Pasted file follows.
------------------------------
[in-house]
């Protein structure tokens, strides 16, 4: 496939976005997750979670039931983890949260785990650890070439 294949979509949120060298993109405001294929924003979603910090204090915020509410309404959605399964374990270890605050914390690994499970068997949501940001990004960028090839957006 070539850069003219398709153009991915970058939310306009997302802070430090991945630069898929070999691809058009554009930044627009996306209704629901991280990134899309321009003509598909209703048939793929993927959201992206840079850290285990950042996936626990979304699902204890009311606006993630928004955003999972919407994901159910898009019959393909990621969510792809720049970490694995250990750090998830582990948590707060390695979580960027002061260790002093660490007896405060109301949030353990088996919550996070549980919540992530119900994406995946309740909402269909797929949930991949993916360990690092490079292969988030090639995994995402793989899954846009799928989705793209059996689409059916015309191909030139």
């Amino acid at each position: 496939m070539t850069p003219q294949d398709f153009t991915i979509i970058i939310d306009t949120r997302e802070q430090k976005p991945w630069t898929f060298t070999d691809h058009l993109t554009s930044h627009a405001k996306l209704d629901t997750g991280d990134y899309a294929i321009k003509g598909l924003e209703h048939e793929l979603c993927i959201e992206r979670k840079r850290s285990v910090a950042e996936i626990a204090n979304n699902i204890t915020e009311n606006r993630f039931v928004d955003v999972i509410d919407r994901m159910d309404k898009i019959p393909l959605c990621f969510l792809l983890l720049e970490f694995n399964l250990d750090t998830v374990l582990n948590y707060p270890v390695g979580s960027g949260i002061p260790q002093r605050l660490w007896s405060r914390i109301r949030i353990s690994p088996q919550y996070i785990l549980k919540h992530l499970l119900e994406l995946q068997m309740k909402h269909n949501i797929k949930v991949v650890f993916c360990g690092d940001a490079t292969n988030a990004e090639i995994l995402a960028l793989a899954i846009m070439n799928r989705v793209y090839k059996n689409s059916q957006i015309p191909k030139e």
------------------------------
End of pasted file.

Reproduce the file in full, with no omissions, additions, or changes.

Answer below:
[in-house]
């Protein structure tokens, strides 16, 4: 496939976005997750979670039931983890949260785990650890070439 294949979509949120060298993109405001294929924003979603910090204090915020509410309404959605399964374990270890605050914390690994499970068997949501940001990004960028090839957006 070539850069003219398709153009991915970058939310306009997302802070430090991945630069898929070999691809058009554009930044627009996306209704629901991280990134899309321009003509598909209703048939793929993927959201992206840079850290285990950042996936626990979304699902204890009311606006993630928004955003999972919407994901159910898009019959393909990621969510792809720049970490694995250990750090998830582990948590707060390695979580960027002061260790002093660490007896405060109301949030353990088996919550996070549980919540992530119900994406995946309740909402269909797929949930991949993916360990690092490079292969988030090639995994995402793989899954846009799928989705793209059996689409059916015309191909030139």
């Amino acid at each position: 496939m070539t850069p003219q294949d398709f153009t991915i979509i970058i939310d306009t949120r997302e802070q430090k976005p991945w630069t898929f060298t070999d691809h058009l993109t554009s930044h627009a405001k996306l209704d629901t997750g991280d990134y899309a294929i321009k003509g598909l924003e209703h048939e793929l979603c993927i959201e992206r979670k840079r850290s285990v910090a950042e996936i626990a204090n979304n699902i204890t915020e009311n606006r993630f039931v928004d955003v999972i509410d919407r994901m159910d309404k898009i019959p393909l959605c990621f969510l792809l983890l720049e970490f694995n399964l250990d750090t998830v374990l582990n948590y707060p270890v390695g979580s960027g949260i002061p260790q002093r605050l660490w007896s405060r914390i109301r949030i353990s690994p088996q919550y996070i785990l549980k919540h992530l499970l119900e994406l995946q068997m309740k909402h269909n949501i797929k949930v991949v650890f993916c360990g690092d940001a490079t292969n988030a990004e090639i995994l995402a960028l793989a899954i846009m070439n799928r989705v793209y090839k059996n689409s059916q957006i015309p191909k030139e």